Sydney Prentice (1873-1943): The Art of Drawing Fossil Whale Bones


Parietobalaena palmeri Kellogg (USNM 10677) dorsal view (with detail). Published in Kellogg, 1968. Original drawing: 70 cm (h) x 36 cm (w); published drawing: 19 cm (h) x 8 cm (w).


Sydney Prentice (1873-1943) was a paleontological illustrator and a master of the pen and ink thick/thin (eyelash) technique. A collection of his rough sketches, finished art, drawing equipment, zinc engraved printing blocks, and published drawings in the Department of Paleobiology, National Museum of Natural History, Smithsonian Institution document a historic scientific illustration process and serve as an instructional model for artists working today. The drawings were prepared for Smithsonian cetologist Remington Kellogg (1892-1969). A gallery of images may be seen at

The Department of Paleobiology in Smithsonian’s National Museum of Natural History (NMNH) houses several beautiful collections of historical scientific illustrations representing a wide variety of paleontological subject matter. One of these, the Kellogg Illustration Collection, focuses primarily on fossil whale skeletal anatomy and comprises more than 250 pen and ink line drawings and rough sketches of over sixty species of whales (Fig. 1). Sydney Prentice, a master of the pen and ink line technique, prepared most of the drawings. They appear mainly in publications by the Smithsonian cetologist, Remington Kellogg.


 > Parietobalaena palmeri Kellogg (USNM 10677) dorsal view (with detail). Published in Kellogg, 1968. Original drawing: 70 cm (h) x 36 cm (w); published drawing: 19 cm (h) x 8 cm (w). 

Parietobalaena palmeri Kellogg (USNM 10677) dorsal view (with detail). Published in Kellogg, 1968. Original drawing: 70 cm (h) x 36 cm (w); published drawing: 19 cm (h) x 8 cm (w).From an artistic standpoint, the primary importance of the collection is its exemplary record of the classic and difficult to master pen-and-ink thick/thin line (or eyelash) technique. Careful study of Prentice’s work, from rough sketch to printing methods, provides valuable insight into the scientific and artistic processes that lead to his exquisite final published drawings.

Remington Kellogg (1892 – 1969) was a prolific and influential scientist. He began working as a curator at the United States National Museum (now known as the National Museum of Natural History) in 1928, became its director in 1948, was elected to the National Academy of Science in 1951 and advanced to the assistant secretary of the Smithsonian Institution in 1958. He helped found the International Whaling Commission and was an influential leader in its whale conservation efforts for many years. Kellogg retired in 1962 but continued to work prolifically until his death (Whitmore, 1975).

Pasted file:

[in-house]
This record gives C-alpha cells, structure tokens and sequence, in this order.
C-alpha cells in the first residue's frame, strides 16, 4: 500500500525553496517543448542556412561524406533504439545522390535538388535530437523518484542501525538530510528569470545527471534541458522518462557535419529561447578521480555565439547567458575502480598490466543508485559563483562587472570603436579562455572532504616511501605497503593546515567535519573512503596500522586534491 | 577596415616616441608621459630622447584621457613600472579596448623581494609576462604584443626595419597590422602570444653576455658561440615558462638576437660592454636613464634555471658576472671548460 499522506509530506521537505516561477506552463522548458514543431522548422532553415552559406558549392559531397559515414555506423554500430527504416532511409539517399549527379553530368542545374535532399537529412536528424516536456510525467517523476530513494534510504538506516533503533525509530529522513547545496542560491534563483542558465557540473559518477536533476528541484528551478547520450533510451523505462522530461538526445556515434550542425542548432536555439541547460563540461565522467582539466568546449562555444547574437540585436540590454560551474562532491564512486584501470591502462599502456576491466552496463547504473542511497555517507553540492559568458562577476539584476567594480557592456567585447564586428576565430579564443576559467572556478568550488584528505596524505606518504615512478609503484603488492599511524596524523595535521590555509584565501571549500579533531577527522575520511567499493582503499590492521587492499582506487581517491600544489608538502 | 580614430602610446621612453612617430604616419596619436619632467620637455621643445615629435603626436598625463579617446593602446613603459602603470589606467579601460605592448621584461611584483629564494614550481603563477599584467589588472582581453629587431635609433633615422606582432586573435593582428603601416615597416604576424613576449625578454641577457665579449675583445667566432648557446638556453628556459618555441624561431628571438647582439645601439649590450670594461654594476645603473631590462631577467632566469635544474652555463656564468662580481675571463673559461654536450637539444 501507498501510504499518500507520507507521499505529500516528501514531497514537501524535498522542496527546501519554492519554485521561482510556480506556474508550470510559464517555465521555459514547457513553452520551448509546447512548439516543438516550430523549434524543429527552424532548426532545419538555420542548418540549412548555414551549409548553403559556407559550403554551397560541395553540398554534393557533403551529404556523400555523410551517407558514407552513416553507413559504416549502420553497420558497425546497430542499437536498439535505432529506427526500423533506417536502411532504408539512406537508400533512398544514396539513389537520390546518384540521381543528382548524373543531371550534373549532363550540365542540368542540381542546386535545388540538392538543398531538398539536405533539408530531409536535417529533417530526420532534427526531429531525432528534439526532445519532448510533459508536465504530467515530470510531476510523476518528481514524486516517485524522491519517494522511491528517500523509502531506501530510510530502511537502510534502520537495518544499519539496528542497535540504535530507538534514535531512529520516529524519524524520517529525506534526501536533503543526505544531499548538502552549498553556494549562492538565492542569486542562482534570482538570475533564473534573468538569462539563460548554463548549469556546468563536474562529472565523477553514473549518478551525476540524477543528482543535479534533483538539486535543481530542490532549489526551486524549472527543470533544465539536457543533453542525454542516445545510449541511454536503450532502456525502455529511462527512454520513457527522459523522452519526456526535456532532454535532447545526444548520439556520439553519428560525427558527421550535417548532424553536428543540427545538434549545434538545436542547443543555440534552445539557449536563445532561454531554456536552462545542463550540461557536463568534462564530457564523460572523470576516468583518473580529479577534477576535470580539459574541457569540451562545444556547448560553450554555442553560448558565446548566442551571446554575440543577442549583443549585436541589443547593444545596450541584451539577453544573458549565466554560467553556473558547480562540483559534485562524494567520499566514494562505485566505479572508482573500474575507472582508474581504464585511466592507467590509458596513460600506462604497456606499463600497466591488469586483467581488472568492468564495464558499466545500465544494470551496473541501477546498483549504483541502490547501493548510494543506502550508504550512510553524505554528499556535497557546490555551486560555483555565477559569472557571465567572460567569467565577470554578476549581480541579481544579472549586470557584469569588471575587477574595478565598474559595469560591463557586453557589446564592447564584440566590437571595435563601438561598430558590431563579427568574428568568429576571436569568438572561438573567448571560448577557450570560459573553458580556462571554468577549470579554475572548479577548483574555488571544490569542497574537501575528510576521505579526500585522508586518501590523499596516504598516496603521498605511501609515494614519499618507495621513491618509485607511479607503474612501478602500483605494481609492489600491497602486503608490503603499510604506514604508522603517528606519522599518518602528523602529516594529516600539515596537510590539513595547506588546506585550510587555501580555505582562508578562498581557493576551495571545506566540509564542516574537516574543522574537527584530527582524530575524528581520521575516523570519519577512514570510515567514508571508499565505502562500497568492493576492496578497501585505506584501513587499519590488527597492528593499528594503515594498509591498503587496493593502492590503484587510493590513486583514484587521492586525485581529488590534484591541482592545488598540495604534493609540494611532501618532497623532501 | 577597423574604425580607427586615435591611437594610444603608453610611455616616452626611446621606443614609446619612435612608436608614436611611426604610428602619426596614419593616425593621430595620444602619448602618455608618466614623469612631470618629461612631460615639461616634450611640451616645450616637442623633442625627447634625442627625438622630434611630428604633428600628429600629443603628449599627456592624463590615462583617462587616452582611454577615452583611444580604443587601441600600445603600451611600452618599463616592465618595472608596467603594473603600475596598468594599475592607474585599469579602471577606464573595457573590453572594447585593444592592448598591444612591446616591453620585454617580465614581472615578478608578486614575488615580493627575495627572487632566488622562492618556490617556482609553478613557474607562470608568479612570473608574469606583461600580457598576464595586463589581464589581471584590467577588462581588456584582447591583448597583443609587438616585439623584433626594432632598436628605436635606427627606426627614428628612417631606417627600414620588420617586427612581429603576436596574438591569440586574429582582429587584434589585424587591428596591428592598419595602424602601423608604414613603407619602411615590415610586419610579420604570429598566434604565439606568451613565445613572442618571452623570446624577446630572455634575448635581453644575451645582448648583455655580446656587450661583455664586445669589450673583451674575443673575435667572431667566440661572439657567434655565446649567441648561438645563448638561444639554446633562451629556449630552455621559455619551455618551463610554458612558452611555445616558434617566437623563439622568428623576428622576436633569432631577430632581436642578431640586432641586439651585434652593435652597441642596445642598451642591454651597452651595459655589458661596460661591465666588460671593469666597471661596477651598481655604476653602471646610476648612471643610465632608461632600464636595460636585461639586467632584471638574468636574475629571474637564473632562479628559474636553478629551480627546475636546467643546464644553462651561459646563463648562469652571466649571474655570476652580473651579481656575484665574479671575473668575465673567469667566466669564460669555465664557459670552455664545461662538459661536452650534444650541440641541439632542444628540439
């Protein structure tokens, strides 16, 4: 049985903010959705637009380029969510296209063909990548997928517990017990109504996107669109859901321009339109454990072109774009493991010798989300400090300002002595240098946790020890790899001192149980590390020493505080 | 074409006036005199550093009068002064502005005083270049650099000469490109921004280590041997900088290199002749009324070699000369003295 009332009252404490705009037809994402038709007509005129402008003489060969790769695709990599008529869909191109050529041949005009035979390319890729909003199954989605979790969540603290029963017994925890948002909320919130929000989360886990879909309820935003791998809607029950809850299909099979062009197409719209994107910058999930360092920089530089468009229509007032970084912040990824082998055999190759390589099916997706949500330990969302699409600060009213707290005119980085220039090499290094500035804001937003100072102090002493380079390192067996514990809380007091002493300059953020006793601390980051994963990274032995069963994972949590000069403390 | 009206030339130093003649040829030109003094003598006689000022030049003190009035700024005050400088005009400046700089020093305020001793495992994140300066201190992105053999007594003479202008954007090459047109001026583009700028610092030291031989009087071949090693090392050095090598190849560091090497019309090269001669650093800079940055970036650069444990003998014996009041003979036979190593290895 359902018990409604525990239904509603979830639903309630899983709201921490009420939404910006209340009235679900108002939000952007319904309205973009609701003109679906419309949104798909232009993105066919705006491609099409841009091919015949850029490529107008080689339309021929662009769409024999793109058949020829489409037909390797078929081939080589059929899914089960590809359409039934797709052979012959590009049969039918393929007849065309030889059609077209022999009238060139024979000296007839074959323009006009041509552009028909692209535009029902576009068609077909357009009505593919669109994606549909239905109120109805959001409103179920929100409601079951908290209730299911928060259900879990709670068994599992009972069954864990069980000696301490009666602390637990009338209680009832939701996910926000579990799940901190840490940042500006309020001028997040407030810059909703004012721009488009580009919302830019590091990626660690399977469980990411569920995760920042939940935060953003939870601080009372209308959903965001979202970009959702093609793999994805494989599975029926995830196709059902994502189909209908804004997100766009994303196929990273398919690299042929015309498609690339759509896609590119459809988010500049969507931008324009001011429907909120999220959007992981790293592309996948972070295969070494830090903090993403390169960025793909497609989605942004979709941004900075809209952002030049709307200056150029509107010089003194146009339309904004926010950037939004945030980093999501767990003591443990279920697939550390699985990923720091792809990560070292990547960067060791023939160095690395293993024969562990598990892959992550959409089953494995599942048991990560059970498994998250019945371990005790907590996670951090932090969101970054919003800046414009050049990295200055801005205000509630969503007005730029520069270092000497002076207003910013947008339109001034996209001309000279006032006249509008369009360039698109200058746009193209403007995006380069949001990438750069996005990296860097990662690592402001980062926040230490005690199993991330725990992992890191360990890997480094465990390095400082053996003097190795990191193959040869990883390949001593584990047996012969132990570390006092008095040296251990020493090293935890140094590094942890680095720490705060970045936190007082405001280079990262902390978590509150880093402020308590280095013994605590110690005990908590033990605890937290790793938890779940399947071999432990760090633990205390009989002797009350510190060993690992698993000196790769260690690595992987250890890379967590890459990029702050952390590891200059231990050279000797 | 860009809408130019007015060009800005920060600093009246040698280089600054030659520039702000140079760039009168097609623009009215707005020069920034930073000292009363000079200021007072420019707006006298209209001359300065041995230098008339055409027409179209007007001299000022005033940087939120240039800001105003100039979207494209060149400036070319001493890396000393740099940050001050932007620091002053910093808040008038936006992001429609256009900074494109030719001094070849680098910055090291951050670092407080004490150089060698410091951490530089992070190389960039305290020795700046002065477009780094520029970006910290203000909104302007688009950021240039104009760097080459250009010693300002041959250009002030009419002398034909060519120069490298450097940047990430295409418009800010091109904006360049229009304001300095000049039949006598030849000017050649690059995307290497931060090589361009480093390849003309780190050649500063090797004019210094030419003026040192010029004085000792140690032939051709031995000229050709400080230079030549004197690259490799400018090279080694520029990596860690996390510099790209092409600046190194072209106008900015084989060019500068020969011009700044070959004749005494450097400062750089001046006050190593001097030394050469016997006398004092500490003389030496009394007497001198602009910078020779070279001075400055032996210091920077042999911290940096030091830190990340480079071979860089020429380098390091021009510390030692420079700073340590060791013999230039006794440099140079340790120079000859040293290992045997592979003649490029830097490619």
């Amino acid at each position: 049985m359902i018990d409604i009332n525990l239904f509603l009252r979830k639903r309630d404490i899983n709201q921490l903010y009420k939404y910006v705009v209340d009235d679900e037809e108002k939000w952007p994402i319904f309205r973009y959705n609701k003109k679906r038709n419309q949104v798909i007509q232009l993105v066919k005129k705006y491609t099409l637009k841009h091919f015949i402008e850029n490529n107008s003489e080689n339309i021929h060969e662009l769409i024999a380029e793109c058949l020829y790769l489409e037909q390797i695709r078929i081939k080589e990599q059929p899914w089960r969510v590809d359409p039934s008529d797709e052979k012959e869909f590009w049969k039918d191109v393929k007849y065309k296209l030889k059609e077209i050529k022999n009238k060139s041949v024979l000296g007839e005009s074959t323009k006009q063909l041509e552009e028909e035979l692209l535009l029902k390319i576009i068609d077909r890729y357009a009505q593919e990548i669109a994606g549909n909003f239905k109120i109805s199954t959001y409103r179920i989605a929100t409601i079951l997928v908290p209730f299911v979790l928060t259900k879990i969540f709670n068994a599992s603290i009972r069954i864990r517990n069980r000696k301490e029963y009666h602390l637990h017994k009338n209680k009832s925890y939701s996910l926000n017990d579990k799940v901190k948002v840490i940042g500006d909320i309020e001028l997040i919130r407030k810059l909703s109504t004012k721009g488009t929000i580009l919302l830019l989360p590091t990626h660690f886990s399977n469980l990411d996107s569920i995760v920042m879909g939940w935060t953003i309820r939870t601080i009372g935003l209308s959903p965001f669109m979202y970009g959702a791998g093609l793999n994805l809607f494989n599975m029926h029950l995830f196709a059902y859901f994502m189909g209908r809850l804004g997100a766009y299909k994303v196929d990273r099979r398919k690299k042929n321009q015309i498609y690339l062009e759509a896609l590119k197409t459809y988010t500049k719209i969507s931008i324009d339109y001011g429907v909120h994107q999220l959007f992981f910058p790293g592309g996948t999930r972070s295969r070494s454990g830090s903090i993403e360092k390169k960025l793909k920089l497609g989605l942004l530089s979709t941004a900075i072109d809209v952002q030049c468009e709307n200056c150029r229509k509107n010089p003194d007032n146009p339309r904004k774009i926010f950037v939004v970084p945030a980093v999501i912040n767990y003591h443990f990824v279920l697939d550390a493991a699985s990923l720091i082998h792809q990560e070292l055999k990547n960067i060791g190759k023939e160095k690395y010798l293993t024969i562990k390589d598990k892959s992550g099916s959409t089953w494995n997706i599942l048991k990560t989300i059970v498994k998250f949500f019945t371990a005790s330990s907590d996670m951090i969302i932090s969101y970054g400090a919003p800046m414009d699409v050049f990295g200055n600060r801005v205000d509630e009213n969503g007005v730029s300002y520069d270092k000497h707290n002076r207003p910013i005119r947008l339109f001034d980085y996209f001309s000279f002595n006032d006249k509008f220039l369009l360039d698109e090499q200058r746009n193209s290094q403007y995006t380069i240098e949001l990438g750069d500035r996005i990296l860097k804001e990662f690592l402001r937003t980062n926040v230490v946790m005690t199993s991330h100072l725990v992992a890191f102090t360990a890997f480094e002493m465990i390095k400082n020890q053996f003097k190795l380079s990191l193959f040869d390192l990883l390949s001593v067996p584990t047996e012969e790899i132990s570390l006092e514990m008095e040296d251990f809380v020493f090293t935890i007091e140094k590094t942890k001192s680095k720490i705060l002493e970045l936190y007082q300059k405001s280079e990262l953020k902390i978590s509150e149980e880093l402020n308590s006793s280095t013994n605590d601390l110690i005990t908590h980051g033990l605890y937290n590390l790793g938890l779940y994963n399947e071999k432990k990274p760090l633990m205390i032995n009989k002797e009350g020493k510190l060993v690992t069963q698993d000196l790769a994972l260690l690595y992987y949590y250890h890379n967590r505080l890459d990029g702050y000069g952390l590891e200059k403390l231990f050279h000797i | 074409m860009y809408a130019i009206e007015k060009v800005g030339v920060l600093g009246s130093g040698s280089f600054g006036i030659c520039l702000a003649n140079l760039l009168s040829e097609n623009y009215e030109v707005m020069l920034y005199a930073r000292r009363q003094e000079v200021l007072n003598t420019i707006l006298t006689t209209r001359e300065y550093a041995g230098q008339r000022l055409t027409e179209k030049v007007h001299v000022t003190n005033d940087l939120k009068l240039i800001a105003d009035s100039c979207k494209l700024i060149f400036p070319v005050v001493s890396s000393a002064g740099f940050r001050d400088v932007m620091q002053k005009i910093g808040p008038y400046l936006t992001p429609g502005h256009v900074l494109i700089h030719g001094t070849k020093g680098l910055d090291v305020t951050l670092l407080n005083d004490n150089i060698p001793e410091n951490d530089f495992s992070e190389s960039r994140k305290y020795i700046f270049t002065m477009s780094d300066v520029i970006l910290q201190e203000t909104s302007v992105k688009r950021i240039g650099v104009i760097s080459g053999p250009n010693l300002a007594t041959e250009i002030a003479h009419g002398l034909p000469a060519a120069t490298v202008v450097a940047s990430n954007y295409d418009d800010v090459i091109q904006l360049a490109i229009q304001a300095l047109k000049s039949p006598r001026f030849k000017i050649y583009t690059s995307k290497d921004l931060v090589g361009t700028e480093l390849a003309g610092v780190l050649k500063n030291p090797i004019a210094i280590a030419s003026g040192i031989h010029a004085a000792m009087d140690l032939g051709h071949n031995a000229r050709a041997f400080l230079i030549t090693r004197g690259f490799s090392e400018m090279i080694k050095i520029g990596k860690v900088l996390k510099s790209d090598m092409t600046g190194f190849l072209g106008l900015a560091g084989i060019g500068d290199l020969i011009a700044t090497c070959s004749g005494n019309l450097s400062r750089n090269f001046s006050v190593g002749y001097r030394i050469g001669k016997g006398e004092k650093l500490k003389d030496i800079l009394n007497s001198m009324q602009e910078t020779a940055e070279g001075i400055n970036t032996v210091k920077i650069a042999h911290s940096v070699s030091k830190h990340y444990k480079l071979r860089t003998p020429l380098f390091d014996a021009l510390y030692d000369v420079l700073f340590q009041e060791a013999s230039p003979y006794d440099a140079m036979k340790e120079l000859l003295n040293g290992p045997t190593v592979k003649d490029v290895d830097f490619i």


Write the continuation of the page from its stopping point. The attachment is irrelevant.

Sydney Prentice using his pantograph to draw a fossil crocodile skull circa 1925. From the NMMH Kellogg collection/photographer unknown.Sydney Prentice (1873 – 1943)* (Fig. 2) was one of eleven children. He was born in Washington, D.C. and moved to Lawrence, Kansas when a young boy. He obtained both a Bachelor of Arts (in 1896) and Master of Arts (in 1900) degrees from the University of Kansas, then attended the Art Institute of Chicago to pursue studies in art. While in Chicago, he began preparing scientific illustrations for the Field Museum of Natural History. Prentice was soon discovered by the Carnegie Museum of Natural History (CM) in Pittsburgh, Pennsylvania. CM hired him as a staff illustrator in 1902, where he worked until his death. Over the course of his career, Prentice was “lend-leased” to a number of institutions including the American Museum of Natural History and the Smithsonian Institution (Carnegie Magazine, 1951). Prentice illustrated a variety of scientific works, mostly of vertebrate paleontology subjects.

> Sydney Prentice using his pantograph to draw a fossil crocodile skull circa 1925. From the NMMH Kellogg collection/photographer unknown.

The cover of a novel written and illustrated by Sydney Prentice.Prentice had many interests. For example, he lectured about Edgar Allen Poe (Lawrence Journal World, 1941) and wrote and illustrated the novel Tale of the Turk: Journey of a Soul, published posthumously by his daughter Irene Prentice Allemano (Prentice, 1998) (Fig. 3). Much of the biographical information above comes from the “about the author” section of this book.

> The cover of a novel written and illustrated by Sydney Prentice.

Prentice was described as having an “easy and humorous manner” (The Graduate Magazine of the University of Kansas, 1921) and at the time of Prentice’s death in 1943, CM writes in its 1943 annual report: